Egypt's munificent concession.
Egypt's recognition of Israel's
right to exist as a nation, was in
reality as arrogant as Rabin had
been, or indeed any other Israeli
leader before him. Applause
again.
SUCH BULL, particularly the
confusion of weakness with arro-
gance, but who cares?, since it
could be hidden in a gesture of
having been wounded by typical
Zionist bad faith if anyone in fact
saw the confusion.
Such bull and all of it re-
ported so breathlessly by the
press, including the Jewish press.
And we ate it up. We ate up the
Sadat messianic mottage until it
came out of our ears.
The inevitable result was that
Sadat, as I wrote here already
late in January, had begin to
raise the ante for peace.
THE ECONOMIC and mili
tary bankruptcy that dictated
his trip to Jerusalem in the first
place had suddenly become a cru-
sade to rid Palestine of Israeli in-
Friday. March 31. 1978
Volume 7
22 ADAR 2-5738
Number 7
fidel control amusing h,-!
someone who practices then?'
gious tenets of Islam, this p\Z\
of his rewrite of history, but vert
effective because it thereunZ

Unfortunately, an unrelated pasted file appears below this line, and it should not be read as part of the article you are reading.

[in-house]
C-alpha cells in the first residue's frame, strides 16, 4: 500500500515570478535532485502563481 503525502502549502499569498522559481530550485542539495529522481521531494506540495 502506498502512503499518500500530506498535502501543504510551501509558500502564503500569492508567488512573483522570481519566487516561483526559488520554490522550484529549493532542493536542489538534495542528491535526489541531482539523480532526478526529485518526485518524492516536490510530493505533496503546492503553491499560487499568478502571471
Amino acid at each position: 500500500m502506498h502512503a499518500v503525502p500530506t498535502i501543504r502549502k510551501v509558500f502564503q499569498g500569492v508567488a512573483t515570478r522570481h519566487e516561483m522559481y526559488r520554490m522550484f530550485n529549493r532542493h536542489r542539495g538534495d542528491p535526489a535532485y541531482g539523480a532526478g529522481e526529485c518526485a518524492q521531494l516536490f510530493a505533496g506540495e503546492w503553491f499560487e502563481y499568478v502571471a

corraled the general jingoitj
press into calling the trip Sadat,
sacred mission" as a common
item of its commonly conceived!
journalistic nomenclature.
Furthermore, the fear Sadat]
too felt of the Palestinians sud
denly disappeared in his ganged
demands that Israel submit toj
various gestures of Palestinian!
recognition. Not only was hens]
longer running contrary to genet-
al Arab diplomacy: now. Sadat
had become its spokesman.
For those who may think thai
assessment too quick and too
strong, a perusal of excerpts ol
Sadat's autobiography to be
published in the United States by I
Harper and Row next month tells I
the whole story.
THE EXCERPTS, which ap-"
pear in the Mar. 20 edition olf
Time Magazine, demonstrate the I
less than subtle way in which Sal
dat has rewritten the history I
leading up to his Jerusalem jour-l
ney. including the Yom Kippur
War he says he won. a claim I
which astonishes even so coy andI